Mira nervously fiddled with the reins in her hands at the thought of the potential destruction that could be wrought by such creatures, composing herself when her horse fidgeted uncomfortably in response. “H-how do we deal with creatures like that, monsters made by Raakaru?”
“Well, it depends on a number of things,” Virgaard explained. “It’ll depend on what type of Lakon it is, how many there are, and what the surroundings are. Thankfully, while there’s certainly more effective ways, like magic if one is versed in it, none of these creatures are immune to a well-placed arrow or blade. If it ever comes to you being against a Lakon, know that you can kill it; it’s just a matter of knowing what’s best against the creature given the situation. And of course, whether there’s only one of them or more, there’s always a strength in numbers when it comes to your side of the matter. That’s why we’re all in this troop together.”
“I see,” Mira said somberly.
“So listen, Mira,” Virgaard said in a tone of both loving care and decisive authority as he pointed to the other first-timers, “and you lot as well. If we should encounter any sort of Cursed One out here, wait for one of us to see how things are, if possible. If it’s something we think you can manage, we’ll have you deal with it while we watch and help if needed. Or, at the very least, we’ll have you close enough to watch how we handle those sorts of beasts. But if it looks to be too much, and if it can be helped, we’re going to have you hang back with the bulk of the patrol and stay out of it until it’s taken care of. We want to give you all experience in keeping Santaru as safe as possible, but we won’t have you fighting an ogre or a big pack of Qualakars on you first patrol, alright?”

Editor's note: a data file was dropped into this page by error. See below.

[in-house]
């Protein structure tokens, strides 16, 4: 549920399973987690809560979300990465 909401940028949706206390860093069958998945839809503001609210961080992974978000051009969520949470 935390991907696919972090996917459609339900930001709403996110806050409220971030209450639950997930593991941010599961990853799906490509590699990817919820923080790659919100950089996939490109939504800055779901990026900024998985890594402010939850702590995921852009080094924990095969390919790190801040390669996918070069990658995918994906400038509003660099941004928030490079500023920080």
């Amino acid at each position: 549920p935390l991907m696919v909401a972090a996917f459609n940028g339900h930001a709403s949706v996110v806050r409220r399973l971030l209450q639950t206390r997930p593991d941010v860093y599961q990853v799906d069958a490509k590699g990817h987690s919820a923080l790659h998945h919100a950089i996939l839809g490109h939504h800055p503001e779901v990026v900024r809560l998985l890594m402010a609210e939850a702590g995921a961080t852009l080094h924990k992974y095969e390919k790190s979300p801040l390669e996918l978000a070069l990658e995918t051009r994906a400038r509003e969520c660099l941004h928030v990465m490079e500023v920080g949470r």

“Yes, Chief Virgaard,” the youths said dutifully.
“Yes, Da,” said Mira.
“Remember,” Virgaard continued, “these sorts of creatures aren’t like the other beasts of the world, which might turn violent to get food, or to protect themselves or their young, or anything like that. A wild beast might attack if provoked, and whether or not it was intended on your part, you may have to kill it to survive. But with Lakons, they were made ... twisted ... by Raakaru to destroy us and spite Onu. Your very existence, if they notice you, will set them into an awful, hateful bloodlust. For your own sake and that of your fellow Fidon, as well as all else good in this world, you must kill them if you can, or otherwise get someone who is skilled in the task, for they will kill you if they can. Hatred of us and all the rest of the world is what drives them, not the simple drives of life and nature that other creatures live by. Got that?”
“Yes, sir!” the youths shouted.
“Very good. Now, any other questions?”
A young lad, raising his hand, asked if they could have more thorough descriptions of the various Cursed Ones and their appearances, along with advice on tracking and dispatching them. The rest of that morning passed peacefully as Virgaard and Ann imparted their knowledge of the Lakons to the future keepers of Santaru and Plen, with several stressed reminders of why all the cursed beasts bore some resemblance, however twisted, to the Fidons. They descended from Fidons who were molded by Raakaru’s foul craft into mockeries of their form and, for those also sharing the visages of certain other beasts, of the creatures with which they were conjoined.